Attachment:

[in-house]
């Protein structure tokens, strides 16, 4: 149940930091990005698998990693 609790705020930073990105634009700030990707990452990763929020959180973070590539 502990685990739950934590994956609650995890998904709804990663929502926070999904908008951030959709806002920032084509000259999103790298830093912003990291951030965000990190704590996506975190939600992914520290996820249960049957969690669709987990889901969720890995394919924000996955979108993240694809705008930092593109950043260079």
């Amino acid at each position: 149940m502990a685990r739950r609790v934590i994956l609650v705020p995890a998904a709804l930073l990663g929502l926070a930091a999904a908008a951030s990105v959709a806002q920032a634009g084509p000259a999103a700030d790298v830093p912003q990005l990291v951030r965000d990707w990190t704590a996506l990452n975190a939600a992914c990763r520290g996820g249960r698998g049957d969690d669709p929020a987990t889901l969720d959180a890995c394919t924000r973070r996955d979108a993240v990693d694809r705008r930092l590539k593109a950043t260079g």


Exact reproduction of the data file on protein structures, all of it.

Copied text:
[in-house]
């Protein structure tokens, strides 16, 4: 149940930091990005698998990693 609790705020930073990105634009700030990707990452990763929020959180973070590539 502990685990739950934590994956609650995890998904709804990663929502926070999904908008951030959709806002920032084509000259999103790298830093912003990291951030965000990190704590996506975190939600992914520290996820249960049957969690669709987990889901969720890995394919924000996955979108993240694809705008930092593109950043260079």
């Amino acid at each position: 149940m502990a685990r739950r609790v934590i994956l609650v705020p995890a998904a709804l930073l990663g929502l926070a930091a999904a908008a951030s990105v959709a806002q920032a634009g084509p000259a999103a700030d790298v830093p912003q990005l990291v951030r965000d990707w990190t704590a996506l990452n975190a939600a992914c990763r520290g996820g249960r698998g049957d969690d669709p929020a987990t889901l969720d959180a890995c394919t924000r973070r996955d979108a993240v990693d694809r705008r930092l590539k593109a950043t260079g």